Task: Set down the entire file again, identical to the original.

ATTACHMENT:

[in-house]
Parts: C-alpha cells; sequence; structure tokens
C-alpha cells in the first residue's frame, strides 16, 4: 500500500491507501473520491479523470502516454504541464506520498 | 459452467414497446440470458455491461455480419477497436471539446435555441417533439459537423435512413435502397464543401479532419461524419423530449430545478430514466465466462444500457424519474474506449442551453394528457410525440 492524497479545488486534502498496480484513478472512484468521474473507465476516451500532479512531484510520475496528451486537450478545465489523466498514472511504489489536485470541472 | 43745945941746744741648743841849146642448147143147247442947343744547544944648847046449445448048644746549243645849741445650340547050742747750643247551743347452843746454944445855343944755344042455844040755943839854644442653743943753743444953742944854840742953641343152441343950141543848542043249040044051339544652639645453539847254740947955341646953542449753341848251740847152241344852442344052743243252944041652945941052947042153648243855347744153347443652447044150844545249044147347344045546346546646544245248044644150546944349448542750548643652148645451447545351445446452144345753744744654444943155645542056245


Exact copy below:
[in-house]
Parts: C-alpha cells; sequence; structure tokens
C-alpha cells in the first residue's frame, strides 16, 4: 500500500491507501473520491479523470502516454504541464506520498 | 459452467414497446440470458455491461455480419477497436471539446435555441417533439459537423435512413435502397464543401479532419461524419423530449430545478430514466465466462444500457424519474474506449442551453394528457410525440 492524497479545488486534502498496480484513478472512484468521474473507465476516451500532479512531484510520475496528451486537450478545465489523466498514472511504489489536485470541472 | 43745945941746744741648743841849146642448147143147247442947343744547544944648847046449445448048644746549243645849741445650340547050742747750643247551743347452843746454944445855343944755344042455844040755943839854644442653743943753743444953742944854840742953641343152441343950141543848542043249040044051339544652639645453539847254740947955341646953542449753341848251740847152241344852442344052743243252944041652945941052947042153648243855347744153347443652447044150844545249044147347344045546346546646544245248044644150546944349448542750548643652148645451447545351445446452144345753744744654444943155645542056245